EI TV – Spooky Science!


Educational Innovations Newsletter - EI TVWe love talking about science all year long, but the Halloween season gives us an extra reason to celebrate the countless ways that our lives are touched by science.  Whether we’re looking up at the stars or down at our toes, there is always something amazing to learn.

In honor of this MONSTROUS time of year, we’ve selected a few video clips related to spooky science.  These videos will grab your students’ attention and help you start a lively discussion.

If you come across a spooky science video you’d like us to add to this list, leave the URL in a comment below or write to us at socialmedia@teachersource.com.

Read the rest of this entry »


EI TV – Electricity!


EI TVSometimes showing a brief video to your students—
or assigning it for home viewing—can go a long way
in helping to explain concepts that might take too
long in class.  We’ve selected a few video clips,
ranging from old favorites to new hi-tech glimpses
at the future of electricity.

If you come across a video you’d like us to add to this list,
leave the URL in a comment below.

Read the rest of this entry »


At Halloween, Science Is Cooler than Ever


donna_giachettiby: Donna Giachetti

In the spring
a young man’s fancy
lightly turns to thoughts of love.”

 —Alfred, Lord Tennyson

Alfred may have a point, but these days our thoughts turn to darker, spookier things—zombies, ghouls, witches, monsters and ghosts (more about them later, scroll down to the end of the blog).

29357602_s

Why is autumn one of our favorite times of year?

Let us count the ways:

  •     A new school year…
  •    Cooler temperatures…
  •    Warm, cozy sweaters and boots…
  •    A procession of colorful fall foliage…

But best of all, there’s the anticipation of HALLOWEEN! What a wonderful time to be a mad scientist! Read the rest of this entry »


Film Canister Leyden Jars with Video


Tami O'Connorby: Tami O’Connor

During my 16 years in the classroom, my students and I have accumulated a plethora of fond and one or two not-so-fond memories. One memory that still makes me cringe deals with the amount of time I spent traveling from one film-processing center to the next, in search of those perfect little containers I made such great use of within the walls of my science Rocket Film Canistersclassroom. I’m sure you know exactly what I’m talking about…those little containers, which could be used for everything from conveniently and securely storing small amounts of solids or liquids to acting as the engine compartment of the well-known makeshift paper rocket.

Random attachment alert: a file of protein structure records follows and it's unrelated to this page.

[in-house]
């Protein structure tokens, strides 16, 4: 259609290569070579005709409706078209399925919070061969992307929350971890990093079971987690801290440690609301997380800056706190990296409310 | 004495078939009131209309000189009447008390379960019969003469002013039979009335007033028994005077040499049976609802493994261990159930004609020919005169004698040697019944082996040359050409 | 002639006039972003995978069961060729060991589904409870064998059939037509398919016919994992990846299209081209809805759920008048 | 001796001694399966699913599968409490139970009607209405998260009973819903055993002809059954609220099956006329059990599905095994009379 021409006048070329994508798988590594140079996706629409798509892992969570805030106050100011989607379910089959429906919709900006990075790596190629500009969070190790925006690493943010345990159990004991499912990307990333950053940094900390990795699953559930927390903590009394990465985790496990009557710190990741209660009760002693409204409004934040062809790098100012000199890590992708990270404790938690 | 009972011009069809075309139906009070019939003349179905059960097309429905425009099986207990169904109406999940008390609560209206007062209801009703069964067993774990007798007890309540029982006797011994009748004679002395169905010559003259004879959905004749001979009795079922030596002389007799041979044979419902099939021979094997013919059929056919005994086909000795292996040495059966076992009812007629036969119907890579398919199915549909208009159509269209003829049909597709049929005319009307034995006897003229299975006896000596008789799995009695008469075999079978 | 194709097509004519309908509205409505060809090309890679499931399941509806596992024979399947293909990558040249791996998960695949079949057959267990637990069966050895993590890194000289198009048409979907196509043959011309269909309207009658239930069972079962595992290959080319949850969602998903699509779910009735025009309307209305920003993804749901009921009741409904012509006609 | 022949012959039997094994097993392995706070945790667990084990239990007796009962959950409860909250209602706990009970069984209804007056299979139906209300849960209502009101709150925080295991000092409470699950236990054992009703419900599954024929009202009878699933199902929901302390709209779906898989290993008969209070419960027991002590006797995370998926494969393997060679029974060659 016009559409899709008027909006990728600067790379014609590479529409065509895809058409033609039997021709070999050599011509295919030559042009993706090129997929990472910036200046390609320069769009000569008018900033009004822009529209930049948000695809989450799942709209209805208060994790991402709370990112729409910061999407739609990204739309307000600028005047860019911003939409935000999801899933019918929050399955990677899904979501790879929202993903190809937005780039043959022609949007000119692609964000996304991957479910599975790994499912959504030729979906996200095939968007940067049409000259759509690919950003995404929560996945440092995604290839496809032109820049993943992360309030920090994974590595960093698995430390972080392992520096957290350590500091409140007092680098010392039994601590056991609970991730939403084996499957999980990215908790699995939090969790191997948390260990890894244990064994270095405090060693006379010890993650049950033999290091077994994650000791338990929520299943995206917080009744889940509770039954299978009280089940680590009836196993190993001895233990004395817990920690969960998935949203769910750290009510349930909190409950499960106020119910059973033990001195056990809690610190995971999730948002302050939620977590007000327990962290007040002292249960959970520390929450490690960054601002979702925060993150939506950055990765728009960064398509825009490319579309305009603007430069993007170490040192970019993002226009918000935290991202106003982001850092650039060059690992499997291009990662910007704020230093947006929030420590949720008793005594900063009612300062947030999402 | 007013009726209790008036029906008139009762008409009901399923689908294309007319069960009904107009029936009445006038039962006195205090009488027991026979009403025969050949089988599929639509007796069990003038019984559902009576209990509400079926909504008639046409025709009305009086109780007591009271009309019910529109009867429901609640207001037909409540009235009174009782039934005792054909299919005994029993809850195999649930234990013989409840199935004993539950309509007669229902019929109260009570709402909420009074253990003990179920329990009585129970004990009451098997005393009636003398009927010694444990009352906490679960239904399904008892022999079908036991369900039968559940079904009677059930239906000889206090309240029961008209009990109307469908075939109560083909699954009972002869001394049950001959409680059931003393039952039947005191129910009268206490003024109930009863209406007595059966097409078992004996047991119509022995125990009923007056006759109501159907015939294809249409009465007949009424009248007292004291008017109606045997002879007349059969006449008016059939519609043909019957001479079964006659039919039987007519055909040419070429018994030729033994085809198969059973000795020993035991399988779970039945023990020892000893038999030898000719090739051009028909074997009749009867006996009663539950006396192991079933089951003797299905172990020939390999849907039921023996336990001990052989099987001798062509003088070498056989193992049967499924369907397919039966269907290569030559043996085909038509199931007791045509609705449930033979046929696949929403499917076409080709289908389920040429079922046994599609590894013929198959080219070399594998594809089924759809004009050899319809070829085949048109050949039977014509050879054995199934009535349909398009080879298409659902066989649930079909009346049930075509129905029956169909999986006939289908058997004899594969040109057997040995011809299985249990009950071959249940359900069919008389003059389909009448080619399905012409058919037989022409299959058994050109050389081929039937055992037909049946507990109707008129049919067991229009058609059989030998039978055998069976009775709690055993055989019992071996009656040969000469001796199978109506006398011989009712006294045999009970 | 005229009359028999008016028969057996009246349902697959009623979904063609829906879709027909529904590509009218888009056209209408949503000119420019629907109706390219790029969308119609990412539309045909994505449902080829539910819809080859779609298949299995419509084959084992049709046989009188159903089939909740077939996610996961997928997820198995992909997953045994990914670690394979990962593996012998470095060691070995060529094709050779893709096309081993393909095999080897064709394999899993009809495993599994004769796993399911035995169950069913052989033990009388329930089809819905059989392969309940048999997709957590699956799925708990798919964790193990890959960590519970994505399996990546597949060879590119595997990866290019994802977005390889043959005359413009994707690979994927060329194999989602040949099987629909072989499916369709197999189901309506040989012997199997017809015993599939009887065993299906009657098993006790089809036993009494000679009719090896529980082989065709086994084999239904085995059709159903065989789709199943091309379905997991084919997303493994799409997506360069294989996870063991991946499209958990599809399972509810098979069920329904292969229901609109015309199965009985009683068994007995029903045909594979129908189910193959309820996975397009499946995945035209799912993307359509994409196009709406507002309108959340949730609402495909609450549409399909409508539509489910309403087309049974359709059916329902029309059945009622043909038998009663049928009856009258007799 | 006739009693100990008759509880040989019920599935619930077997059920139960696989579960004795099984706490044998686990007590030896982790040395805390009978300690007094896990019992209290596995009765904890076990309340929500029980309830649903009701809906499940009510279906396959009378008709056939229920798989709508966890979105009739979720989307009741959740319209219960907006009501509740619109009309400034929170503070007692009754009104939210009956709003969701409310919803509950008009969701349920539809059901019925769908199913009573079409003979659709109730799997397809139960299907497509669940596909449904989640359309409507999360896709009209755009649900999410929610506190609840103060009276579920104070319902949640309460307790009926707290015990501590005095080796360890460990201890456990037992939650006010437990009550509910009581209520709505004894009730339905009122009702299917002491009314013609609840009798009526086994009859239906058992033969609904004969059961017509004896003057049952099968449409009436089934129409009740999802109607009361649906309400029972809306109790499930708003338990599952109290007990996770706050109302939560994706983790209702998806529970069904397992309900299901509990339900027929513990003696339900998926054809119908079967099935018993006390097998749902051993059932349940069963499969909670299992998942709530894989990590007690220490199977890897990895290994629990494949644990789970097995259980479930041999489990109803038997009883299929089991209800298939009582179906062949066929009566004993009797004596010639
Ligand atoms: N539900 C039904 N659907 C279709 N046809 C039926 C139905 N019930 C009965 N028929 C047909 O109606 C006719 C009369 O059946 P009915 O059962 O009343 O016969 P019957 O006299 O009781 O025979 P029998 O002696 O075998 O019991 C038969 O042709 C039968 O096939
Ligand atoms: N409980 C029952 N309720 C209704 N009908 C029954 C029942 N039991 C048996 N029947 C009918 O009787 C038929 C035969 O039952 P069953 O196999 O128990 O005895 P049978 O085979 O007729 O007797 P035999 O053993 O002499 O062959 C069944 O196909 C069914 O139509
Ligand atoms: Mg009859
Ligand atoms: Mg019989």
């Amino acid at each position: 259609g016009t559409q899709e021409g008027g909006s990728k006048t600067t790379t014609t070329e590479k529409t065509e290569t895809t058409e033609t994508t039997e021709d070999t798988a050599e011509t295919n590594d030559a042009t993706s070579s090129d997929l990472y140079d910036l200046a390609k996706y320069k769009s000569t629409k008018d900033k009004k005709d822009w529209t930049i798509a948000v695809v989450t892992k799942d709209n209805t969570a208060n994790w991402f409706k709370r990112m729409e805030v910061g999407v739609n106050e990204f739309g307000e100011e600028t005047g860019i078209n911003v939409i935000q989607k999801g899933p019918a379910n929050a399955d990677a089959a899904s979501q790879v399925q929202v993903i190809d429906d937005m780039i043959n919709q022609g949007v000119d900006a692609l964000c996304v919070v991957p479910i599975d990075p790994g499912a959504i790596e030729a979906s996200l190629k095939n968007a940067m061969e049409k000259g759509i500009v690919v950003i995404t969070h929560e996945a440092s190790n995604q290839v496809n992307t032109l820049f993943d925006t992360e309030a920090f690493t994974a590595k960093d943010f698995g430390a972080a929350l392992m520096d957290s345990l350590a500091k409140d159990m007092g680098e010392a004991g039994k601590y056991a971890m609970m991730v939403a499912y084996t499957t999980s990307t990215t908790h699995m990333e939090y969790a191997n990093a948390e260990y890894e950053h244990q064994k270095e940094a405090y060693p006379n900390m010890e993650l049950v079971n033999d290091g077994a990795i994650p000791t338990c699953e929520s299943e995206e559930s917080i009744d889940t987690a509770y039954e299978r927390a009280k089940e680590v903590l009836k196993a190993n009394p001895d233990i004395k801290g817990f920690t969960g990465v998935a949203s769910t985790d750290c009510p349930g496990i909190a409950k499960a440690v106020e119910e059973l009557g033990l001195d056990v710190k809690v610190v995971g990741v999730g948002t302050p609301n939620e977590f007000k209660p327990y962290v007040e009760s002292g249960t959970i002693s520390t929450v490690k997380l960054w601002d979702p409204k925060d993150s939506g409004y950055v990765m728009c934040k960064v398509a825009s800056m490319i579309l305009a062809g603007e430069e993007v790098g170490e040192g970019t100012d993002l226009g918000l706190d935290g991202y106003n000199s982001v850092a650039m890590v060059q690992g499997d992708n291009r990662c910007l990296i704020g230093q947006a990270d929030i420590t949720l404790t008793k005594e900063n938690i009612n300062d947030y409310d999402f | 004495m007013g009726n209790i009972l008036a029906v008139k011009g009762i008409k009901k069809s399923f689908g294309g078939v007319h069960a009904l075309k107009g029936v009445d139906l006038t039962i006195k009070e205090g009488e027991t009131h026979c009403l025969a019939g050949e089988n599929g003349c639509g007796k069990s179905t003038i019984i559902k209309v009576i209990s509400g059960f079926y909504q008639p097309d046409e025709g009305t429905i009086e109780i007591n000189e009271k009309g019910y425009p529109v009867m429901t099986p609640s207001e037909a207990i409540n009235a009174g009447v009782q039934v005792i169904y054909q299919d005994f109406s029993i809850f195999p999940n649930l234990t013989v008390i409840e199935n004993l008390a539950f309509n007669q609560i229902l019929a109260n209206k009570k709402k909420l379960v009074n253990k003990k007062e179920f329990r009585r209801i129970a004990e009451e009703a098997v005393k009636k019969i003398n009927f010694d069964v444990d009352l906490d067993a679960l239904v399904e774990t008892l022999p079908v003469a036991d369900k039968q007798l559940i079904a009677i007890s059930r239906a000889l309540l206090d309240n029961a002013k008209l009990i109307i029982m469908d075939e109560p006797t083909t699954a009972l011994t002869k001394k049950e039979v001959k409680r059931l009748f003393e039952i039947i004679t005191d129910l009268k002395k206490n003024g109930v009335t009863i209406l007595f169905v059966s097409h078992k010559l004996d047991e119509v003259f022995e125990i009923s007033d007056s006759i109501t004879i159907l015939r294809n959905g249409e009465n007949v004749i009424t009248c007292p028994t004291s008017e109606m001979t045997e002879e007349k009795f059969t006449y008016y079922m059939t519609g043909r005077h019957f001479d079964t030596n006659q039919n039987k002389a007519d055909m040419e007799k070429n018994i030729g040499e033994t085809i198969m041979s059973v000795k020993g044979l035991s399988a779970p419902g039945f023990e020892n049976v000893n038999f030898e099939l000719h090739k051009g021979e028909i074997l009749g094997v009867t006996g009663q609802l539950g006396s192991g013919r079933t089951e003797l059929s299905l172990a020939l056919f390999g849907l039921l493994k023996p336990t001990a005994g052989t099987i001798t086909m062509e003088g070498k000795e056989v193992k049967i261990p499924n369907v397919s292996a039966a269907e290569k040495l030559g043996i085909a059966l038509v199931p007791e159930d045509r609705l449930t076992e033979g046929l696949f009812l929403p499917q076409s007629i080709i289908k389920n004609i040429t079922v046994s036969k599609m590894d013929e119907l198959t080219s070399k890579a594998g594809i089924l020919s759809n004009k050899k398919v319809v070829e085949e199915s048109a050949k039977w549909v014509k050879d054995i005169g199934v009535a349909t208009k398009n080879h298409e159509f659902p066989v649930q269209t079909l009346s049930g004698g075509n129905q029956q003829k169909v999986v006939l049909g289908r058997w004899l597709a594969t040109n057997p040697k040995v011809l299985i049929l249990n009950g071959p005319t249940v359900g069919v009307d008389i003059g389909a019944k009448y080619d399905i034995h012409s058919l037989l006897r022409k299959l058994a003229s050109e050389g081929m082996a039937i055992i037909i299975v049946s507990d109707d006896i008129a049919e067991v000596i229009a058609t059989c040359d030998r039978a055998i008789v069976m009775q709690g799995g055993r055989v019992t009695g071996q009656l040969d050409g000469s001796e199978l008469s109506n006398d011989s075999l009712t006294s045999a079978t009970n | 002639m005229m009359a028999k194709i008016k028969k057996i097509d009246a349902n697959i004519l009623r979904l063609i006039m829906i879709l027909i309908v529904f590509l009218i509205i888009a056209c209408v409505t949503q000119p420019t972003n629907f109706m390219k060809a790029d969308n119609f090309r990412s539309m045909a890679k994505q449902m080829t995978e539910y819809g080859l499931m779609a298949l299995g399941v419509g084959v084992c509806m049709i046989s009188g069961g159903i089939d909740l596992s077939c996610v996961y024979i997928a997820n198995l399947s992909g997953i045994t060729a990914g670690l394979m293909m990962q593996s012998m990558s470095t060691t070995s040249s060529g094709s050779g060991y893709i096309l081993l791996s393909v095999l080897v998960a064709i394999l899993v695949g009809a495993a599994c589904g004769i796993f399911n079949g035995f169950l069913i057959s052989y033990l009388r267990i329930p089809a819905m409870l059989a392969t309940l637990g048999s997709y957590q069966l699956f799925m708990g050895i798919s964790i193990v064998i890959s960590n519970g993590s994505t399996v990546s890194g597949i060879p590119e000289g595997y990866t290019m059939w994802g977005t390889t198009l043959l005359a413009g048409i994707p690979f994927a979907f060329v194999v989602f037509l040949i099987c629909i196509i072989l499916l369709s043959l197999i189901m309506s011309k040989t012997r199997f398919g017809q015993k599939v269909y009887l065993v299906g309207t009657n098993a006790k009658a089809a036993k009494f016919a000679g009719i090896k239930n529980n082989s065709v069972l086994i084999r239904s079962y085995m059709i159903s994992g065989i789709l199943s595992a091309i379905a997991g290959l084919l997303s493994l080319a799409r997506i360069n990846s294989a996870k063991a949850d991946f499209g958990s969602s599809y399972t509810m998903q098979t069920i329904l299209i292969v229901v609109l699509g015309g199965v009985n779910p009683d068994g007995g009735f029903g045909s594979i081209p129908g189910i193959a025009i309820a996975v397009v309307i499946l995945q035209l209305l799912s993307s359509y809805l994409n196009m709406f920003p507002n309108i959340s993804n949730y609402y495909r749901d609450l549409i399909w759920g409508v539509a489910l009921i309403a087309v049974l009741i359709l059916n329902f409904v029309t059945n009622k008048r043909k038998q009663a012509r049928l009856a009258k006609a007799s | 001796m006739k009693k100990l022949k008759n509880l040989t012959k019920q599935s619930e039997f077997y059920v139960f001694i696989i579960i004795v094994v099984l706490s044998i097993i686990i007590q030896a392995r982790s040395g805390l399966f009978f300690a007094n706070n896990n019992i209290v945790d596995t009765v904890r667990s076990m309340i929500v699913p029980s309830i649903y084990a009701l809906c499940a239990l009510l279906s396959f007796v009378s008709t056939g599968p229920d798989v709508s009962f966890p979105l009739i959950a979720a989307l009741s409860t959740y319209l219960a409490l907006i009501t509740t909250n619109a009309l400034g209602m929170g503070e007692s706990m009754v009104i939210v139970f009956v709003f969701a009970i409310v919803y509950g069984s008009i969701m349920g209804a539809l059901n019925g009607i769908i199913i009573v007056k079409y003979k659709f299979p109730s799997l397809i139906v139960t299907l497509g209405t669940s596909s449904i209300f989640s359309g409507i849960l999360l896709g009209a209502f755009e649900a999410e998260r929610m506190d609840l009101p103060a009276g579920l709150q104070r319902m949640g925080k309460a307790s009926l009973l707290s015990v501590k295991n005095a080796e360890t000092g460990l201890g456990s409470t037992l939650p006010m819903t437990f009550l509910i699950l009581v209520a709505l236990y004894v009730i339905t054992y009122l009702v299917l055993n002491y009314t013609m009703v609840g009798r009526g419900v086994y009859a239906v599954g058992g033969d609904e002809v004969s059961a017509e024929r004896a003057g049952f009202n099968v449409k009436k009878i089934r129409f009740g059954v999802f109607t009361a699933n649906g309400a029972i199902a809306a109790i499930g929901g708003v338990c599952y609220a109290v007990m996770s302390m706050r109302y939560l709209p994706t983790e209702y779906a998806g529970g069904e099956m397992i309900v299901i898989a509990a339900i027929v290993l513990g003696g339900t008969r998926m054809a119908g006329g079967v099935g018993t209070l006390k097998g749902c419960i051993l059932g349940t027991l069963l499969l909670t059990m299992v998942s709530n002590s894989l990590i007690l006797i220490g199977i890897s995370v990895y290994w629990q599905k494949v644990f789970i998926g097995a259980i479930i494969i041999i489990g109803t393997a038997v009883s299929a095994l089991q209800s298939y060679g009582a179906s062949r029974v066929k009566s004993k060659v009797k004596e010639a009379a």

What versatile things those film canisters are…

Thanks to Bob Morse of St. Albans, we have found yet another use for those mini containers. In this short segment, Bob demonstrates how to construct a simple Leyden jar that is large enough to produce a nice spark, yet small enough to be perfectly safe, and best of all, durable enough to reuse over and over again! The only materials needed are a film can, a small strip of aluminum foil, a paper clip, a small section of PVC pipe, a cloth or piece of fur to rub on the pipe and a small amount of water.

How to Build a Leyden Jar

Rocket Film CanistersIn this age of digital cameras, 35mm film canisters are becoming a thing of the past. Educational Innovations can supply you with clean film canisters to use in your home or classroom. Check out the other activities we have for film canisters, and please feel free to share your own ideas with us.

 

 


Static Electricity Activities with the FunFlyStick ™


Ron Perkinsby: Ron Perkins

This static generator amazes adults and children alike, and is the perfect static electricity demonstration for any classroom.

Simply touch the FunFlyStick ™ to the Mylar FunFlyers, and watch them instantly expand and float.

Inside the Fun Fly Stick is a moving rubber band, which creates a static charge on the wand. FunFlyStickWhen the wand is touched to the Mylar shape, this charge transfers from the Fun Fly Stick to the Mylar. Because like charges repel, the Mylar instantly expands and floats above the Fun Fly Stick wand.

 

 

I. Move an Empty Soda Can Without Physically Touching the Can!

Materials: FunFlyStick ™; empty 12 oz. soda can

Procedure:

A. Place an empty soda can on its side on a level surface.

B. Activate the Fun Fly Stick ™ and hold the charged wand parallel to the can. As the wand is moved closer to the can, the can will start to roll toward the Fun Fly Stick ™. Try to keep the Fun Fly Stick ™ separation distance equal and ahead of the movement.

Read the rest of this entry »